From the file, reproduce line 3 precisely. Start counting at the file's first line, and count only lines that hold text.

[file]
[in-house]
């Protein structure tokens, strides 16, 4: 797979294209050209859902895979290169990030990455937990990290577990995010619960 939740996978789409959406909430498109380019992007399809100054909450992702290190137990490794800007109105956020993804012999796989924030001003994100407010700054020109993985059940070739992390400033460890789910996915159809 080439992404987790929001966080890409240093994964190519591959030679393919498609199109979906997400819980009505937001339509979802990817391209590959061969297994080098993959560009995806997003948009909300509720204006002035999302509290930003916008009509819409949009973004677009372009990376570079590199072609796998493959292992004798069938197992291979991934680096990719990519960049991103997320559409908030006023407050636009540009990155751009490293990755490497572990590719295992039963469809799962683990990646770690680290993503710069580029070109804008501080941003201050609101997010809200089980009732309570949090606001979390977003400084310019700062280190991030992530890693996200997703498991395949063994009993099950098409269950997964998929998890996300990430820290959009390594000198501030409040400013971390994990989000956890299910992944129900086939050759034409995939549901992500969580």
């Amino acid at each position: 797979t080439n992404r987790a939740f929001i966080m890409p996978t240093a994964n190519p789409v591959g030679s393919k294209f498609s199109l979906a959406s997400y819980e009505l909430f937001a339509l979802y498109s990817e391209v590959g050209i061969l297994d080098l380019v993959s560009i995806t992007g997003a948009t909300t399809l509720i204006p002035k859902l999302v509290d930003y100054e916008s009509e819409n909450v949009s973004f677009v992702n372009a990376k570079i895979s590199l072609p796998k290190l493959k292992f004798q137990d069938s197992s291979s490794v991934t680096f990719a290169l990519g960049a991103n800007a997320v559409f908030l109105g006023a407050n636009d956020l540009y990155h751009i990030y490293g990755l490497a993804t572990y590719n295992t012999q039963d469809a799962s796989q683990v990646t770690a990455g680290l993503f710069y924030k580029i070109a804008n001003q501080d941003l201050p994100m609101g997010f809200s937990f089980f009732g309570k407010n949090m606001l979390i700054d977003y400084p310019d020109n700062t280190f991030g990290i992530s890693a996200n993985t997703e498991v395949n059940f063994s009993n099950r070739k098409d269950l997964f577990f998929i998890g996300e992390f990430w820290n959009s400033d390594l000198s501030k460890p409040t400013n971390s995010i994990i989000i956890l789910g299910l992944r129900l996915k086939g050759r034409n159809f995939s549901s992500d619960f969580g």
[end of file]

């Amino acid at each position: 797979t080439n992404r987790a939740f929001i966080m890409p996978t240093a994964n190519p789409v591959g030679s393919k294209f498609s199109l979906a959406s997400y819980e009505l909430f937001a339509l979802y498109s990817e391209v590959g050209i061969l297994d080098l380019v993959s560009i995806t992007g997003a948009t909300t399809l509720i204006p002035k859902l999302v509290d930003y100054e916008s009509e819409n909450v949009s973004f677009v992702n372009a990376k570079i895979s590199l072609p796998k290190l493959k292992f004798q137990d069938s197992s291979s490794v991934t680096f990719a290169l990519g960049a991103n800007a997320v559409f908030l109105g006023a407050n636009d956020l540009y990155h751009i990030y490293g990755l490497a993804t572990y590719n295992t012999q039963d469809a799962s796989q683990v990646t770690a990455g680290l993503f710069y924030k580029i070109a804008n001003q501080d941003l201050p994100m609101g997010f809200s937990f089980f009732g309570k407010n949090m606001l979390i700054d977003y400084p310019d020109n700062t280190f991030g990290i992530s890693a996200n993985t997703e498991v395949n059940f063994s009993n099950r070739k098409d269950l997964f577990f998929i998890g996300e992390f990430w820290n959009s400033d390594l000198s501030k460890p409040t400013n971390s995010i994990i989000i956890l789910g299910l992944r129900l996915k086939g050759r034409n159809f995939s549901s992500d619960f969580g």